More info on Japan Revenues?

edited September 13 in Stamp Reviews 1 LikesVote Down
I talked to a friend in Australia on these stamps:
""Hi They are revenues issued by a small town in Chiba Prefecture near Tokyo, but i haven;t seen it before. they are not silk revenues, but the character says, such and such society or union. The charcters so too old for me to understand.
"Kazuaki" "" (Gabychan) s-l1600hgt
the guy is really knowledgeable on things like this and i think he reads the old text? styles? It would appear they are unlisted?

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  • It's the same I mentioned before. Because it's a "name" the Kanji can't be "read" unless you know what they are (you can even "invent" pronunciation for a Kanji combination in Japanese. So the "Something-or-Other Union" (And Union may be misleading, as we're interpreting it the same way as "Union" or "Association" but in reality, it could just be a device in the name.

    Like English, other languages can be "manipulated". For example if I say "retreat" or "re treat" they may sound like the same thing, but that "pause" in between the second means I get another treat.

    In Japanese the colloquial for yakuza is "893". But in Japanese, when taking the alternate pronunciation of the number 8 (Hachi) instead using "Ya" (8) "Ku" (9) "san" (3) Yakusan is close enough to Yakusa when said quickly, that it is a "coded" way to say Yakuza. (Except they just say 8-9-3 each number annunciated).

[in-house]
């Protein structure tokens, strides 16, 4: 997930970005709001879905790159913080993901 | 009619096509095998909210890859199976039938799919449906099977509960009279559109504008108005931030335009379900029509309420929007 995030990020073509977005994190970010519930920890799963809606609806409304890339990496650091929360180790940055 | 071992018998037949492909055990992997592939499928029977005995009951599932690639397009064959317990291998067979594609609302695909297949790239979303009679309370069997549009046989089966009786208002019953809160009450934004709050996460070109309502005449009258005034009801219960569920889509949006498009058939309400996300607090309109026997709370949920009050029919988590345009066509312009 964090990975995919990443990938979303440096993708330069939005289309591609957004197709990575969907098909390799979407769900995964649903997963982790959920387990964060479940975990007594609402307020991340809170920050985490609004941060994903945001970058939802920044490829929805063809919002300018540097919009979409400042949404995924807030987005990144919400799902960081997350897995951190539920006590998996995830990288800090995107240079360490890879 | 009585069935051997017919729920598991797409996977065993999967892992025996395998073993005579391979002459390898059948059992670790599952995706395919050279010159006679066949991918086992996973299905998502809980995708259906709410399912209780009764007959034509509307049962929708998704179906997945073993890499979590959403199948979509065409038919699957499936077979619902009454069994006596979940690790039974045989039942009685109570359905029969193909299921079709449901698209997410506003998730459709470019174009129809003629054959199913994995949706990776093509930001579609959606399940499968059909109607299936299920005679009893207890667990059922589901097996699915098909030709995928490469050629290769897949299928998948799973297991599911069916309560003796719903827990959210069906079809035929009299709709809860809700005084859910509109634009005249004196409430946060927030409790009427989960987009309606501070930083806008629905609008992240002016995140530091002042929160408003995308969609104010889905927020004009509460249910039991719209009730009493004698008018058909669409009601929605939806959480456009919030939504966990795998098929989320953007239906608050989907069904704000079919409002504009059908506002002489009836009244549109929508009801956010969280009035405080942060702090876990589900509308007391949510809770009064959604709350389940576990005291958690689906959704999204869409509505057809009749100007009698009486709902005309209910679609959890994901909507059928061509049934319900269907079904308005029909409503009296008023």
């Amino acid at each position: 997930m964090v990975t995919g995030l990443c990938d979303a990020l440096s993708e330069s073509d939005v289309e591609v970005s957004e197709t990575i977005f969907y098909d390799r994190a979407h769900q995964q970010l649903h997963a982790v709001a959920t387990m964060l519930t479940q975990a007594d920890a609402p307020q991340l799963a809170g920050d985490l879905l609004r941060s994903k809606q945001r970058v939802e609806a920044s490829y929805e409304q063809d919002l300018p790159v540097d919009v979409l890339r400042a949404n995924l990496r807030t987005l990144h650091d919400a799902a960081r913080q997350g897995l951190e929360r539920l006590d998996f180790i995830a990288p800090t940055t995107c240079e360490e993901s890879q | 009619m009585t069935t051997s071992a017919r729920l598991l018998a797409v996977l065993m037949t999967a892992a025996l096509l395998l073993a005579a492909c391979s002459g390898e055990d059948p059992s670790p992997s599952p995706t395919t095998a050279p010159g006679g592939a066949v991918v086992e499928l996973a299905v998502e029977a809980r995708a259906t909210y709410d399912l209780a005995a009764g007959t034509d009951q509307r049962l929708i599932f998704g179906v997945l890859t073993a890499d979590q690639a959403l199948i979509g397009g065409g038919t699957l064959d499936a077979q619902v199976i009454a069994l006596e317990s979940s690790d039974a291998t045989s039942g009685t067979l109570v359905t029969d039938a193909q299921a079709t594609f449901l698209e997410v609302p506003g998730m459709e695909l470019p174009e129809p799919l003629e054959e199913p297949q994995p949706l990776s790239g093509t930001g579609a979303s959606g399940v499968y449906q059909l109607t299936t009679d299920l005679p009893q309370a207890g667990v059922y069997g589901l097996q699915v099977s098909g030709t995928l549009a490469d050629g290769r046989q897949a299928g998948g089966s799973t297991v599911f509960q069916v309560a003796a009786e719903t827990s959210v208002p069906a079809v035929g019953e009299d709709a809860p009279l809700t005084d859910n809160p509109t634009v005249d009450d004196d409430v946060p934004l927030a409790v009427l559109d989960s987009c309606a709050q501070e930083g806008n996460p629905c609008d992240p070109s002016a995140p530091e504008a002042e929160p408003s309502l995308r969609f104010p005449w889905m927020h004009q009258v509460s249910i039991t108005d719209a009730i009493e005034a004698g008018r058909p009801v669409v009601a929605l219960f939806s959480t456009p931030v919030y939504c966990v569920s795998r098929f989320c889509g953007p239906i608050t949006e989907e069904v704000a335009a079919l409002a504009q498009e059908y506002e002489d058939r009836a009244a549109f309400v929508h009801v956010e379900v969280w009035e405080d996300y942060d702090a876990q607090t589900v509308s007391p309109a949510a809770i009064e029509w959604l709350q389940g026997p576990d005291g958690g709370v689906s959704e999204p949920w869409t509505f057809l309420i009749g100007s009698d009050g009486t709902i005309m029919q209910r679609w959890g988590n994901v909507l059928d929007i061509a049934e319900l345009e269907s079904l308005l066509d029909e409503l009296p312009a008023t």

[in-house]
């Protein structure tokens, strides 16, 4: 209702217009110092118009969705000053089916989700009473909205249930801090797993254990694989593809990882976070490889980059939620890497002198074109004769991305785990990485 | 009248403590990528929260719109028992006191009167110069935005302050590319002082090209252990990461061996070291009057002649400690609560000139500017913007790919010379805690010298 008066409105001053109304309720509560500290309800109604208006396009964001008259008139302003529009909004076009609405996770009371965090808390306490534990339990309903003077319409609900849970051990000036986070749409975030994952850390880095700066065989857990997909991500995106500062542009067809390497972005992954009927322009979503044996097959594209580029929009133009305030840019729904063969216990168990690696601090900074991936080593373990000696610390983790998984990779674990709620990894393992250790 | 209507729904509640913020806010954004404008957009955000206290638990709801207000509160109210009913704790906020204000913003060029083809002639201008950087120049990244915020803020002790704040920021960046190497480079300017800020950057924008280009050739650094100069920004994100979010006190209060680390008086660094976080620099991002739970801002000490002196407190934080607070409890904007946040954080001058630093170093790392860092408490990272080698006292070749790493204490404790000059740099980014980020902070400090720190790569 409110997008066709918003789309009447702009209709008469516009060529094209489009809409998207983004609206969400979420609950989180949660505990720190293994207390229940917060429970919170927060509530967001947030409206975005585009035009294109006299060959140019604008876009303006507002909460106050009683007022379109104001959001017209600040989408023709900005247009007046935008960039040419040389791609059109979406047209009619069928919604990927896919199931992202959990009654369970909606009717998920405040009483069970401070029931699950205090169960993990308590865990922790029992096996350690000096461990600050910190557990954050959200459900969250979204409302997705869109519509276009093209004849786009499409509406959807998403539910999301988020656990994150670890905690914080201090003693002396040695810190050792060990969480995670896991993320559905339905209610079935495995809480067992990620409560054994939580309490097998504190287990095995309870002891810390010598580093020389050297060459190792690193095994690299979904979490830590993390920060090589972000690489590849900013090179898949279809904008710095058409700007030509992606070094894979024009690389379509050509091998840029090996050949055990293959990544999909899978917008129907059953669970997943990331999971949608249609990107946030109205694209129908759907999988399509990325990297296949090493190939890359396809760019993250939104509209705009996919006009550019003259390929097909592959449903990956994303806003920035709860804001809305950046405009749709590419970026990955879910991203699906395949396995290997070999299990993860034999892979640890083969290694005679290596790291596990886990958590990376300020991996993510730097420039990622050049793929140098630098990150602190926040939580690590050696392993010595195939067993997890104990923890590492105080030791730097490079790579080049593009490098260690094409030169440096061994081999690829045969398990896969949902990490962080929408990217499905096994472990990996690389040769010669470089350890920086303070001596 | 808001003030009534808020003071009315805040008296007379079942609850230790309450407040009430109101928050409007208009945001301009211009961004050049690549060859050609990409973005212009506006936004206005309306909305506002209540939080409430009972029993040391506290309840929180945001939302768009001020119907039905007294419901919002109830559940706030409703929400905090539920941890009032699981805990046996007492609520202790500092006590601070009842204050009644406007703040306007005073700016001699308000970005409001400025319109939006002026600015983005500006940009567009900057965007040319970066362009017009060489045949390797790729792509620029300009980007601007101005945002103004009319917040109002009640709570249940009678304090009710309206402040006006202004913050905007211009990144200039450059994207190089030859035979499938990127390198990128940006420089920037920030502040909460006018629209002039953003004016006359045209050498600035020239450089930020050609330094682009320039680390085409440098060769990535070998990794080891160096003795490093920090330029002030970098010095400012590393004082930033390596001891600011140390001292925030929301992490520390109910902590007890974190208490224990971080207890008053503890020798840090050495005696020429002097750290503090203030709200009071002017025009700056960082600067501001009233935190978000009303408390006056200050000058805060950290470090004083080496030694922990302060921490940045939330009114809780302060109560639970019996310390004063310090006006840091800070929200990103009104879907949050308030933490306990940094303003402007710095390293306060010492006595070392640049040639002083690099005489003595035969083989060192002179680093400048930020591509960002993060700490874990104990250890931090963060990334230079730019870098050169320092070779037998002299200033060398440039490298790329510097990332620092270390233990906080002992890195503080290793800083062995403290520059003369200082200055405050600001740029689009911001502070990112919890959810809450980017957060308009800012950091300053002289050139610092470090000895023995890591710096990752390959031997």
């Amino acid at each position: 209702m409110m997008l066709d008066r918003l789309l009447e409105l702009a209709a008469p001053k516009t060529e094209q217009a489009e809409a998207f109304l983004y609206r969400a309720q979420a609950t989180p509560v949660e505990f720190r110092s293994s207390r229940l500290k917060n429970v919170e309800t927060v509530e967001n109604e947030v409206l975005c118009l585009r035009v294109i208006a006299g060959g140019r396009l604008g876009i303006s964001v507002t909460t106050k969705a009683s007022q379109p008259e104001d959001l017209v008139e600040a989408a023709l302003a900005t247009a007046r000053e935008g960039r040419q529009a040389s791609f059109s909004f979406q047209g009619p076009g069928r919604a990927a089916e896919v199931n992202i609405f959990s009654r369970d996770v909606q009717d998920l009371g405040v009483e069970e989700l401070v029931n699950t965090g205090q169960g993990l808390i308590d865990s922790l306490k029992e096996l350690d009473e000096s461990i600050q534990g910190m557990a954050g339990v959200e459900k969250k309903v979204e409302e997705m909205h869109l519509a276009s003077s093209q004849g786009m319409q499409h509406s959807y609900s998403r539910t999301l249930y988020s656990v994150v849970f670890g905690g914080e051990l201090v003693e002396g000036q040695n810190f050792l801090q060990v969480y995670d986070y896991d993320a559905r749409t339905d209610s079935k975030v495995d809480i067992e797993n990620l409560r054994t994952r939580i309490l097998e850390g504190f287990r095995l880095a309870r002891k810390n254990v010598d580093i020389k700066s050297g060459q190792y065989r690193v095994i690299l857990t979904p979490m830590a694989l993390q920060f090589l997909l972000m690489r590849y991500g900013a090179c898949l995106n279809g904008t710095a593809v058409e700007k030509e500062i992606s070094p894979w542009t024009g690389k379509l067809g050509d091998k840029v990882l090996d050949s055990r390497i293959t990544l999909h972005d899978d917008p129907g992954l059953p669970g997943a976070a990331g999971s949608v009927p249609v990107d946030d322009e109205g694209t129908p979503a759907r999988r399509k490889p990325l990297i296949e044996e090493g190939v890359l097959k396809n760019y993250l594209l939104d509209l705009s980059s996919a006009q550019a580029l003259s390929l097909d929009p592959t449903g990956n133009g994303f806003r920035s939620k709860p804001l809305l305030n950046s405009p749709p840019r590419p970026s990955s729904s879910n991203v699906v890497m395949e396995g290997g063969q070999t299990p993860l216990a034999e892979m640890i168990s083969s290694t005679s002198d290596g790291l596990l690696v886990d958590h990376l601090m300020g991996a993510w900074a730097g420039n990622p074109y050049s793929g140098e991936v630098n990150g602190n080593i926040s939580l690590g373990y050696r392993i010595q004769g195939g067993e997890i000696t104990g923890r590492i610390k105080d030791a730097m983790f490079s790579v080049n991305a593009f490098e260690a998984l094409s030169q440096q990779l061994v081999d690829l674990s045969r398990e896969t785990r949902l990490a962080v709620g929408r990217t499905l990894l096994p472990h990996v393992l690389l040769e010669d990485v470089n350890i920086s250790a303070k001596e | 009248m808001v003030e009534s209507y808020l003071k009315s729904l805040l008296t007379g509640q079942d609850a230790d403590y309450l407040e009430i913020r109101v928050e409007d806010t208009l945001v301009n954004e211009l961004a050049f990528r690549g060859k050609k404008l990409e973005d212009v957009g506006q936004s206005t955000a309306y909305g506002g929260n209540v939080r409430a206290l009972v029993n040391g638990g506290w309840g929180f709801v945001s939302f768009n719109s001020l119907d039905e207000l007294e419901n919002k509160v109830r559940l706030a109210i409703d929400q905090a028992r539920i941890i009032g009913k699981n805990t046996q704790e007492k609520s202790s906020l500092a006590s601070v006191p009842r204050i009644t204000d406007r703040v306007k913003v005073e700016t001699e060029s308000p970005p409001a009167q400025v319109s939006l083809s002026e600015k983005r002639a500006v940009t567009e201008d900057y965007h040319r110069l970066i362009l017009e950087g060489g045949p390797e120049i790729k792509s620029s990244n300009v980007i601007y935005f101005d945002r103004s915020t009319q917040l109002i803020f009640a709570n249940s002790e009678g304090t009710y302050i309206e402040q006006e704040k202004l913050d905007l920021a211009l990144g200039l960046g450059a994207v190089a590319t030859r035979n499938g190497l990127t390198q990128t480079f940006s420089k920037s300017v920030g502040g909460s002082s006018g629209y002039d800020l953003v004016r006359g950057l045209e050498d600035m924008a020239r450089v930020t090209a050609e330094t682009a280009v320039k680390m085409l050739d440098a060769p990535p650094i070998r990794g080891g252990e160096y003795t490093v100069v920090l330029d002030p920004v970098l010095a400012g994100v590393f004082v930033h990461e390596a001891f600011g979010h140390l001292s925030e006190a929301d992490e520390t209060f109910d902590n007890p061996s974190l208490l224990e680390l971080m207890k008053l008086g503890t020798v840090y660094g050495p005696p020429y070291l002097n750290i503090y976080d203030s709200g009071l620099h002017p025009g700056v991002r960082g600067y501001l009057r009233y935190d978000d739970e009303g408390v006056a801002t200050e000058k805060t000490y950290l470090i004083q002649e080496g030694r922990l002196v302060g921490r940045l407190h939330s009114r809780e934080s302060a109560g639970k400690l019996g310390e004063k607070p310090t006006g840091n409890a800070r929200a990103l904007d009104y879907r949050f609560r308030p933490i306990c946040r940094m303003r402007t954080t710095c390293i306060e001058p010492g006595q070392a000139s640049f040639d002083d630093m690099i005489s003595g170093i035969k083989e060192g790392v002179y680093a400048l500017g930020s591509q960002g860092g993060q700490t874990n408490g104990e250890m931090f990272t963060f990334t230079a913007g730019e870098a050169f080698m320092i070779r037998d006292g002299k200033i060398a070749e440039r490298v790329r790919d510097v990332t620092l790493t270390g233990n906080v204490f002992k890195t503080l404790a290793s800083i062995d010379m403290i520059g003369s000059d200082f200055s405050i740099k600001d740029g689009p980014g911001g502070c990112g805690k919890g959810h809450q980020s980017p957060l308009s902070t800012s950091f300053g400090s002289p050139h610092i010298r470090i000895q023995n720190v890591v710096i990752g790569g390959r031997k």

The problem here is that "Union" kanji can be pronounced so many ways, it's literally translation is tempting, but it's easily conceivable that it's a "sound" device. And unless we know what the other pronunciations are, we can't really tell. I know this sounds weird, but the Japanese language is VERY weird, particularly when it comes to name (kanji).

    The only way to actually be certain would be to find someone (or a historian) that knows what this company was (or what this purpose was), who might be able to pronounce it correctly to actually know.
    I'm not a Japanese language scholar... Chiba is another prefecture adjacent to the Tokyo prefecture, but it's not exactly "round the corner" either.

    In the present day, prefectures don't create their own revenue stamps. It's possible they did in the past. I think there is some precedent for this, particularly in Nagasaki, in the 1800's, when they were open to the Dutch. Realize Japan has remained a very "cut off" world. By comparison, even today, they are rather isolated. Or perhaps the word Insular is better.
  • very informative Scott! Japan is such an interesting country. I can see the "insular" aspect as I am a real history Buff on Japan. Thanks a lot for the post.
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